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250,000 people expected to travel to Erie to see total solar eclipse

Law enforcement and businesses preparing for total solar eclipse in Erie
Law enforcement and businesses preparing for total solar eclipse in Erie 02:55

PITTSBURGH (KDKA) — An estimated 250,000 people are expected to travel to Erie to experience the path of totality for the solar eclipse next month. 

Law enforcement and businesses are already preparing for the big day.

"Everybody is getting excited," Pennsylvania State Police Troop E Commander Capt. Kirk Reese said. "We are getting phone calls and inquiries from across the entire nation."

Reese said troopers are ready for the solar eclipse on April 8. Erie is one of the spots in the path of totality with the best view. State police said they are preparing for up to 250,000 visitors.

"We are going to try to put cars everywhere possible on the roadways," Reese said. "And not only interstates because we know as soon as the interstates get jammed, everybody's electronic device will send them to a secondary roadway."

"We are enlisting the help of our aviation assets and, of course, the PSP boat will be out on Lake Erie for all the boaters," he added.

Reese of Troop E, which covers Erie, Crawford, Venango and Warren counties, said all troopers will be working and bracing for traffic trouble everywhere, including the Pennsylvania Turnpike and Interstate 79.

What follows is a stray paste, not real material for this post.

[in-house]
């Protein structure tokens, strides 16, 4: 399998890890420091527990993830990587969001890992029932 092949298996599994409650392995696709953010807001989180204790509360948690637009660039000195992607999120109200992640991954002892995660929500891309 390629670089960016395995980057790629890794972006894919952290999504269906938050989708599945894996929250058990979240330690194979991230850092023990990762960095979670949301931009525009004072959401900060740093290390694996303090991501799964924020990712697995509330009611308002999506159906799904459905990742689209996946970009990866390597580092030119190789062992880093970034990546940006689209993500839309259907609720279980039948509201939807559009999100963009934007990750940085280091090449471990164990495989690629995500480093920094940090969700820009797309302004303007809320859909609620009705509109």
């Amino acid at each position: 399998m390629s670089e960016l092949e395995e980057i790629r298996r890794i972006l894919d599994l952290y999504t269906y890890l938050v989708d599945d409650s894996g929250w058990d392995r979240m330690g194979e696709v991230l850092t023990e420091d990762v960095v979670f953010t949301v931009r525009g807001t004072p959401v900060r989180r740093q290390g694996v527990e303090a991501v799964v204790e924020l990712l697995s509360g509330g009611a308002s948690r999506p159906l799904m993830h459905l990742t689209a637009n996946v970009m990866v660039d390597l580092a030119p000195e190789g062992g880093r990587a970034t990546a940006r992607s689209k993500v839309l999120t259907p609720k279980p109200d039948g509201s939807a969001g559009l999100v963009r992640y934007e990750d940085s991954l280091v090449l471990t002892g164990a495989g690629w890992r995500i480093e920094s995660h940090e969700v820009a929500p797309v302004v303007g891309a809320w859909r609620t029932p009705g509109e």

"They are going to be coming across the Turnpike, up (Interstate) 79, and the roads are going to be busy Friday, Saturday and Sunday. But the roads will be overwhelmed when the eclipse ends Monday afternoon," Reese said. 

He said travel times could take up to four times longer than usual. After the last solar eclipse in 2017, highways were paralyzed. 

"In 2017, the path of totality went across the United States and it affected Tennessee and Kentucky. And my operations chief and I have been dealing with those state police agencies, and they said they had a backlog, parking lots on most of their interstates to up to 10 to 12 hours after the eclipse ended," Reese said. 

Reese said he's aware that drivers may stop on the roadways to watch. But he said that is illegal and dangerous.

"We are fearful that some people will stop on the roadway," Reese said. "So, we have been working hand-in-hand with PennDOT and other agencies. They are putting up signs along the roadways saying do not stop on the roadway. We have troopers stationed throughout all the interstates trying to move traffic along." 

He expects people will start arriving on April 5. Police said to plan your route now and be prepared. 

"It's going to come down to the individual driver and hopefully just a little common sense," he said. 

Reese says he expects the biggest crowds to be at Presque Isle State Park, Erie, and every location on Lake Erie.

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